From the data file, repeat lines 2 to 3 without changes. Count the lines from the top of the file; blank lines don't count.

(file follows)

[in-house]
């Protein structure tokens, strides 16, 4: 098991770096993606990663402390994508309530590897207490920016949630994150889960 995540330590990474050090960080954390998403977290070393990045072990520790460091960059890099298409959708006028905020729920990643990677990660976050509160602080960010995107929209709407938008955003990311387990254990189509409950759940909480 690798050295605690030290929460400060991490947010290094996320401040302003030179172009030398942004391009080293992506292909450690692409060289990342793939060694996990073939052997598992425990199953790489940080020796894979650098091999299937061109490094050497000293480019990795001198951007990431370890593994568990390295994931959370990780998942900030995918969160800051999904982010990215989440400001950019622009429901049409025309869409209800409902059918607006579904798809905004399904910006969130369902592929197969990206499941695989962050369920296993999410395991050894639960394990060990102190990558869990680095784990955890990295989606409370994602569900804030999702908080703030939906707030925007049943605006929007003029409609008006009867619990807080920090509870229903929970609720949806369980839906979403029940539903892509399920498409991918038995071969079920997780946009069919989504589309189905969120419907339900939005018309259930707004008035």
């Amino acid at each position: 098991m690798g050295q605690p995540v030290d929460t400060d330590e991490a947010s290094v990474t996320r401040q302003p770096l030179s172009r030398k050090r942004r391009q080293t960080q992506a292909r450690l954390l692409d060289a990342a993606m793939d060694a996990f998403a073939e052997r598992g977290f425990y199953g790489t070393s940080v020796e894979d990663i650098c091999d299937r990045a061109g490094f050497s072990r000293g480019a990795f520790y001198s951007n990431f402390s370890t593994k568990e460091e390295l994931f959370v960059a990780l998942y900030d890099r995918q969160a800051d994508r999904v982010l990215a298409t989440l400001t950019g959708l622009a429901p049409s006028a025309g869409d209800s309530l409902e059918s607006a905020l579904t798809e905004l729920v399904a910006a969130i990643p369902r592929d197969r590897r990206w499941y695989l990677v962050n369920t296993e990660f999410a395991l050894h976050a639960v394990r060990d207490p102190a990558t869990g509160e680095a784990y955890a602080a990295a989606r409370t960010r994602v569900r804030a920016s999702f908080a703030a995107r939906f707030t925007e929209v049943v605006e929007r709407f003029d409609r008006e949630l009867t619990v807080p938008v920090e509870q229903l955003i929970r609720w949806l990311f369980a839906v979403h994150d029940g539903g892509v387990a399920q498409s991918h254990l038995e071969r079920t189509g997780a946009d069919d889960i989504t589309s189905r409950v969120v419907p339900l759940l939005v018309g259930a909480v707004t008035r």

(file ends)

């Protein structure tokens, strides 16, 4: 098991770096993606990663402390994508309530590897207490920016949630994150889960 995540330590990474050090960080954390998403977290070393990045072990520790460091960059890099298409959708006028905020729920990643990677990660976050509160602080960010995107929209709407938008955003990311387990254990189509409950759940909480 690798050295605690030290929460400060991490947010290094996320401040302003030179172009030398942004391009080293992506292909450690692409060289990342793939060694996990073939052997598992425990199953790489940080020796894979650098091999299937061109490094050497000293480019990795001198951007990431370890593994568990390295994931959370990780998942900030995918969160800051999904982010990215989440400001950019622009429901049409025309869409209800409902059918607006579904798809905004399904910006969130369902592929197969990206499941695989962050369920296993999410395991050894639960394990060990102190990558869990680095784990955890990295989606409370994602569900804030999702908080703030939906707030925007049943605006929007003029409609008006009867619990807080920090509870229903929970609720949806369980839906979403029940539903892509399920498409991918038995071969079920997780946009069919989504589309189905969120419907339900939005018309259930707004008035």
């Amino acid at each position: 098991m690798g050295q605690p995540v030290d929460t400060d330590e991490a947010s290094v990474t996320r401040q302003p770096l030179s172009r030398k050090r942004r391009q080293t960080q992506a292909r450690l954390l692409d060289a990342a993606m793939d060694a996990f998403a073939e052997r598992g977290f425990y199953g790489t070393s940080v020796e894979d990663i650098c091999d299937r990045a061109g490094f050497s072990r000293g480019a990795f520790y001198s951007n990431f402390s370890t593994k568990e460091e390295l994931f959370v960059a990780l998942y900030d890099r995918q969160a800051d994508r999904v982010l990215a298409t989440l400001t950019g959708l622009a429901p049409s006028a025309g869409d209800s309530l409902e059918s607006a905020l579904t798809e905004l729920v399904a910006a969130i990643p369902r592929d197969r590897r990206w499941y695989l990677v962050n369920t296993e990660f999410a395991l050894h976050a639960v394990r060990d207490p102190a990558t869990g509160e680095a784990y955890a602080a990295a989606r409370t960010r994602v569900r804030a920016s999702f908080a703030a995107r939906f707030t925007e929209v049943v605006e929007r709407f003029d409609r008006e949630l009867t619990v807080p938008v920090e509870q229903l955003i929970r609720w949806l990311f369980a839906v979403h994150d029940g539903g892509v387990a399920q498409s991918h254990l038995e071969r079920t189509g997780a946009d069919d889960i989504t589309s189905r409950v969120v419907p339900l759940l939005v018309g259930a909480v707004t008035r």